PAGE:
1982 US An Analysis of Marijuana Policy

Committee on Substance Abuse and Habitual Behavior, Commission on Behavioral and Social Sciences and Education, National Research Council, National Academy of Science,

National Academy Press Washington D.C. 1982

The NAS Committee on Substance Abuse and Habitual Behavior was composed of some of the leading American experts on medicine, addiction treatment, law, business, and public policy. These experts reviewed all of the available evidence on every aspect of the marijuana question. The committee then recommended that the country experiment with a system that would allow states to set up their own methods of controlling marijuana as is now done with alcohol. Under this approach, federal criminal penalties would be removed, and each state could decide to legalize the drug and impose regulations concerning hours of sale, age limits, and taxation.

In the same vein as all the previous major objective studies, this report stated that excessive marijuana use could cause serious harm, that such use was rare, and that, on balance, the current policy of total prohibition was socially and personally destructive. The report placed great emphasis on building up public education and informal social controls, which often have a greater impact on drug abuse than the criminal law. Regarding the possibility of disaster for our youth under legalization, the report observed:

There is reason to believe that widespread uncontrolled use would not occur under regulation. Indeed, regulation might facilitate patterns of controlled use by diminishing the "forbidden fruit" aspect of the drug and perhaps increasing the likelihood that an adolescent would be introduced to the drug through families and friends, who practice moderate use, rather than from their heaviest-using, most drug-involved peers,

1988 US DEA Docket No. 86-22, DEA Chief Administrative Law Judge ruling on medical marijuana

This is the ruling of the DEA's own Chief Administrative Law Judge which arose as the result of a suit against the Federal Government, seeking to reschedule marijuana for medical purposes. Before issuing his ruling, Judge Francis Young heard two years of testimony from both sides of the issue and accumulated fifteen volumes of research. This was undoubtedly the most comprehensive study of medical marijuana done to date. Judge Young concluded that marijuana was one of the safest therapeutically active substances known to man, that it had never caused a single human death, and that the Federal Government's policy toward medical marijuana is "unconscionable."

1989 US AIDS and Drug Misuse, Part 1, Advisory Council on the Misuse of Drugs, 1988; Part 2, 1989

"The spread of HIV is a greater danger to individual and public health than drug misuse," declared the leading drug abuse and health experts of the United Kingdom who sit on this distinguished quasi-governmental advisory group. This concept operated as the guiding principle in this commission report, one part issued in 1988, another in 1989. In stark contrast to the Bush administration's war plans, the British council provided a comprehensive health plan that seeks to prevent the use of drugs, as is the American goal. However, the plan has realistic goals regarding drug abusers; abstinence in the American mode, where possible, but above all else, health and life. Thus, the Advisory Council accepted the lessons of the "harm reduction" programs of the Liverpool area and recommended that they be spread to the entire United Kingdom. Some of these lessons involve needle exchanges and prescribed drugs for addicts.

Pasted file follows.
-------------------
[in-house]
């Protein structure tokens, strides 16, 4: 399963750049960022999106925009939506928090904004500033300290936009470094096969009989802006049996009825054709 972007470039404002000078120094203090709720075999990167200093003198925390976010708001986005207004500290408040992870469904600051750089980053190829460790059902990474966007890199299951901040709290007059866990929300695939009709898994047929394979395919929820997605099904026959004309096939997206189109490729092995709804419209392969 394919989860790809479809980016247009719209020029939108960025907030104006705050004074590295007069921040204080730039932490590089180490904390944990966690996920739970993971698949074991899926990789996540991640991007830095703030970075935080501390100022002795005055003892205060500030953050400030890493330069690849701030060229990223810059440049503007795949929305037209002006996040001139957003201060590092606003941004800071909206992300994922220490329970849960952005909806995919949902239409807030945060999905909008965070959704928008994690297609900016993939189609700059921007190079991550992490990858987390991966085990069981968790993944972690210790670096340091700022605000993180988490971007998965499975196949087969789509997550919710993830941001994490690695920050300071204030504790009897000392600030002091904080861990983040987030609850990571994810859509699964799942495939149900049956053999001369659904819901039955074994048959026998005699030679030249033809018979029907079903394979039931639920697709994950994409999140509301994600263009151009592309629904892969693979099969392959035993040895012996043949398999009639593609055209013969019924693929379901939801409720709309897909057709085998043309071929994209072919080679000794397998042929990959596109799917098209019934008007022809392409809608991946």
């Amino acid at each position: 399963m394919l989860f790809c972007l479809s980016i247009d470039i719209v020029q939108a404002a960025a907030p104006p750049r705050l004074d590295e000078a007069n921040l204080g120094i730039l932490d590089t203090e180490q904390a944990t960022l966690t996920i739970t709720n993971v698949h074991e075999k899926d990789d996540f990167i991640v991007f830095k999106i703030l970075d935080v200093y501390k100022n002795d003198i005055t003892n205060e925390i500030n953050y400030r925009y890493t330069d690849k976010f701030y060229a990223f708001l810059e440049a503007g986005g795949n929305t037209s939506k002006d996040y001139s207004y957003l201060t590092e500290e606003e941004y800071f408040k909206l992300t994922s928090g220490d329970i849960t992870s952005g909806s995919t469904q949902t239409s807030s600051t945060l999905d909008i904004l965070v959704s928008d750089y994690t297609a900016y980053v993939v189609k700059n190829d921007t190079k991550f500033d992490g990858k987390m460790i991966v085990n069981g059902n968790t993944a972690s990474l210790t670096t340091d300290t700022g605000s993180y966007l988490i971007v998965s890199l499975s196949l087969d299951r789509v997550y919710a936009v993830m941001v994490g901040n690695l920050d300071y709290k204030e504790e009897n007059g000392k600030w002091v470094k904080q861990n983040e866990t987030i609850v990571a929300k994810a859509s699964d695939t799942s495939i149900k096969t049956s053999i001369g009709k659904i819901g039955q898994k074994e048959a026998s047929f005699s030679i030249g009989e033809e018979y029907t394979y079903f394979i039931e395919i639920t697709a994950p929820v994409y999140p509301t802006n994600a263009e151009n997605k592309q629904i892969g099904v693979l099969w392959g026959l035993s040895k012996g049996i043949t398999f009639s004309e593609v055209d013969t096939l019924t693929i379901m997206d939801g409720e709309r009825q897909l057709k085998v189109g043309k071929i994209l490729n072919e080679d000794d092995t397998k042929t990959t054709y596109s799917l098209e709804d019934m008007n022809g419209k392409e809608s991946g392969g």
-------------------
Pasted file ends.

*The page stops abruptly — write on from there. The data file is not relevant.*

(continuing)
The report even went beyond the Liverpool experience when these leading British experts quietly observed, "We believe that there is a place for an expansion of residential facilities where drug misusers may gain better health, skills, and self-confidence whilst in receipt of prescribed drugs." Thus, while the United States is planning more prison space for drug addicts, the United Kingdom is contemplating more hostels where addicts could be taught to live more healthy, more self-confident and more productive lives in the community.

1989 US Report of the Research Advisory Panel for the State of California

This panel, appointed by the state legislature of California to regulate all research on controlled substances, reviewed drug policy and recommended that "the legislature act to redirect this, state away from the present destructive pathways of drug control." The report noted that we had followed a path of prohibition over the last fifty years and concluded that this policy "has been manifestly unsuccessful in that we are now using more and a greater variety of drugs, legal and illegal." In addition, the failure of prohibition has resulted in "societal overreaction (that] has burdened us with ineffectual, inhumane, and expensive treatment, education and enforcement efforts." They recommended a move toward the formulation of "legislation aiming at regulation and decriminalization" and the winding down of the war on drugs.

The Research Advisory Panel made three specific recommendations for initial legislative action. These were

  1. permit the possession of syringes and needles;
  2. permit the cultivation of marijuana for personal use; and
  3. in order to project an attitude of disapproval of all drug use, take a token action in forbidding the sale or consumption of alcohol in state-supported institutions devoted in part or whole to patient care or educational activity.